School safety solutions advance
Three years ago, Tom Brabson, business manager of Plain Local Schools in northeastern Ohio, heard the superintendent of a district 60 miles away describe how his life had changed in 22 seconds. In those seconds, a troubled 17-year-old sprayed the Chardon High School cafeteria with bullets, killing three fellow students and creating widespread panic.
Since then, galvanized by the nearby tragedy, Brabson’s 6,000-student district has spent more than $150,000 on security, choosing some of the same technology-based devicesÑsuch as portable panic buttons and cloud-based crisis management systemsÑthat school administrators across the country are turning to in the search for new ways to keep students and staff safe.
The price tag can run from a few thousand dollars to well into six figures, but administrators appalled by the prospect of becoming the next Columbine or Sandy Hook say the cost is worth it. “We just thought this was an investment about security,” Brabson says. “We did with a little bit less in some areas to make sure this all happened the right way.”
Before buying anything, experts say, school officials should take a hard look at the risks their schools face and the vulnerabilities in their current security systems.
“It’s not a one-size-fits-all,” says Ronald Stephens, executive director of the 31-year-old National School Safety Center, a non-profit set up by President Reagan that issued some of the earliest guidelines for school safety planning and crime reporting. “It should be based on the needs and risks and threats in the local community.”
That initial assessment may reveal small ways to quickly enhance security, says Curt Lavarello, executive director of the Florida-based School Safety Advocacy Council.
Quick fixes might include ensuring that school telephones can reach 911 directly (in a crisis, panicked callers may forget to dial an extra digit for an outside line), or reconsidering labeled parking spaces for school administrators (an empty spot for a principal or school safety officer tells would-be intruders that leadership is absent).
Security shopping tips
Security experts and school administrators offer these tips to districts shopping for technology-based school safety devices:
Assess your district’s individual risks and needs before buying: Schools should do due diligence to ensure they are not looking for the “cookie-cutter approach to their technology solutions,” says Curt Lavarello, executive director of the Florida-based School Security Advocacy Council. “Every school is its own community. Technology that works in one school may not necessarily work in another school.”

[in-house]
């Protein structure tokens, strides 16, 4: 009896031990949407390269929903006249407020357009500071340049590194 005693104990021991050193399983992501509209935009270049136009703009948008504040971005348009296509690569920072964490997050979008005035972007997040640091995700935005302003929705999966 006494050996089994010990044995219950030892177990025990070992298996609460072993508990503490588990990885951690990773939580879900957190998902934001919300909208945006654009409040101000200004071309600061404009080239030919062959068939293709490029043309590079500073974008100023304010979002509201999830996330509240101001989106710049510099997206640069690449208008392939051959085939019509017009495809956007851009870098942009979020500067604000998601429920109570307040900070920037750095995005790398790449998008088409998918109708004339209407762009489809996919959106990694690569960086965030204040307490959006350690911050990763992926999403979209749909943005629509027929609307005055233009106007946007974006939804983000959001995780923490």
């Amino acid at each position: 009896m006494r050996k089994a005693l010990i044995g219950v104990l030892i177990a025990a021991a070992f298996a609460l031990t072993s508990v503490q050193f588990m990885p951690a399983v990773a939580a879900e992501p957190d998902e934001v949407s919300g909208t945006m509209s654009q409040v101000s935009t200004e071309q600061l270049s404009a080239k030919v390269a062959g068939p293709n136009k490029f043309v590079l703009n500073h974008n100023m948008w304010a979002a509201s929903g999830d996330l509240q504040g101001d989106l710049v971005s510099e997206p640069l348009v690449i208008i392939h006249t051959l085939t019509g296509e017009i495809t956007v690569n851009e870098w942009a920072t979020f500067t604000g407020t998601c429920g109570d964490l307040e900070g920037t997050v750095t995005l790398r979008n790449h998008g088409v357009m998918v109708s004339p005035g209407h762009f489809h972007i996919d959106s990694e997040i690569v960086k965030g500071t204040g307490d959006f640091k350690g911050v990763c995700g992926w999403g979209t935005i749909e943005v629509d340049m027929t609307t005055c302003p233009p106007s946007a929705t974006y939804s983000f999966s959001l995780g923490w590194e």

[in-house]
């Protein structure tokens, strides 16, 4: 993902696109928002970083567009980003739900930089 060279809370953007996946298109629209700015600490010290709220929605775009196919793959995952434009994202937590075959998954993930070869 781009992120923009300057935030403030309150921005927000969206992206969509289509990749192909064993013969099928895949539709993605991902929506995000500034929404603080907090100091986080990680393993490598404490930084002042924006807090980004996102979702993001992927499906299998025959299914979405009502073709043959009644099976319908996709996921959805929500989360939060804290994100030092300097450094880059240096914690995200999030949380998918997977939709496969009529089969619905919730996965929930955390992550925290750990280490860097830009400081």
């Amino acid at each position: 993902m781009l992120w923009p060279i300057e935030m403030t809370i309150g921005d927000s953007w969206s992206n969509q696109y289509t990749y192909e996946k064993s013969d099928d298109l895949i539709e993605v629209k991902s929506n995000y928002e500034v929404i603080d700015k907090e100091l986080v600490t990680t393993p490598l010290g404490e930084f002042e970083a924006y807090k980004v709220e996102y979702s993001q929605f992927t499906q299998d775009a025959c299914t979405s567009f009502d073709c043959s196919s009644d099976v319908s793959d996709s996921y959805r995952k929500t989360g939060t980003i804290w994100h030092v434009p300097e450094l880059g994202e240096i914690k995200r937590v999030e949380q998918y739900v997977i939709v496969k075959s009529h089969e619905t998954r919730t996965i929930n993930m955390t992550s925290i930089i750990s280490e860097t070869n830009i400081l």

Get input from local first responders: Build rapport and ask for advice. In a crisis, it will be important that schools and law enforcement understand each other’s procedures. “Use their resources because they do this every day,” says Ken Donovan, facilities and security manager for Connecticut’s Stonington Public Schools.
Do your homework: Check a vendor’s references, visit districts that already use the products you’re considering, and ask companies for free samples.
Prevent technical snafus: “Before you get into any of these systems, talk to your technology people to make sure they’re compatible, or what it would take to make them work in your district,” says Tom Brabson, business manager of the Plain Local Schools in Ohio.
Remember to budget for maintaining new systems: Typically, capital budgets pay for security equipment, while ongoing operations, or keeping the new systems running, are funded separately. Consultant Patrick Fiel says he’s seen too many districts that buy security cameras and, years later, can’t afford to fix them.
“While technology is very good, oftentimes a district is missing the very basic, simple, free things” that make buildings safer, Lavarello says.
A school safety program should create layers of security, each designed to backstop failures at the previous stage, says North Carolina-based security consultant Patrick Fiel, who spent six years in charge of security for the District of Columbia Public Schools.
Fencing and signage should first steer visitors to a single, locked entry points for each building, where the main office can be contacted via video intercomÑa device that “every school in America should have,” Fiel says.
Once buzzed in, visitors to Florida’s School District of Palm Beach County will soon have their photo IDs scanned into a visitor management system, by Raptor Technologies, that checks names and pictures against a nationwide sex-offender database.
Campus visits from parents who turn up in the database will be carefully managed to ensure that no sex-offender roams the grounds unsupervised: their teacher conferences will be held in the main office and they will be escorted to their in-school destinations, such as classrooms or the auditorium, says Lawrence J. Leon, chief of the police force in the district with 180,000 students.
“You ensure that they aren’t anywhere on the campus by themselves,” Leon says.
Security via smartphone
Inside school buildings, districts are turning to an array of devices to provide additional levels of security.
Digital cameras monitoring buses and school hallways are commonplace. Newer cameras connect to networks so central office administrators and outside law enforcement agencies can view the feeds.
“We explained to the parents, âLook, we’re not snooping on your children, it’s not a Big Brother thing. We’re trying to keep your children safe,'” says Ken Donovan, facilities and security manager for the 2,500-student Stonington Public Schools in Connecticut. “And the parents are really, really understandingÑin fact, they welcome it.”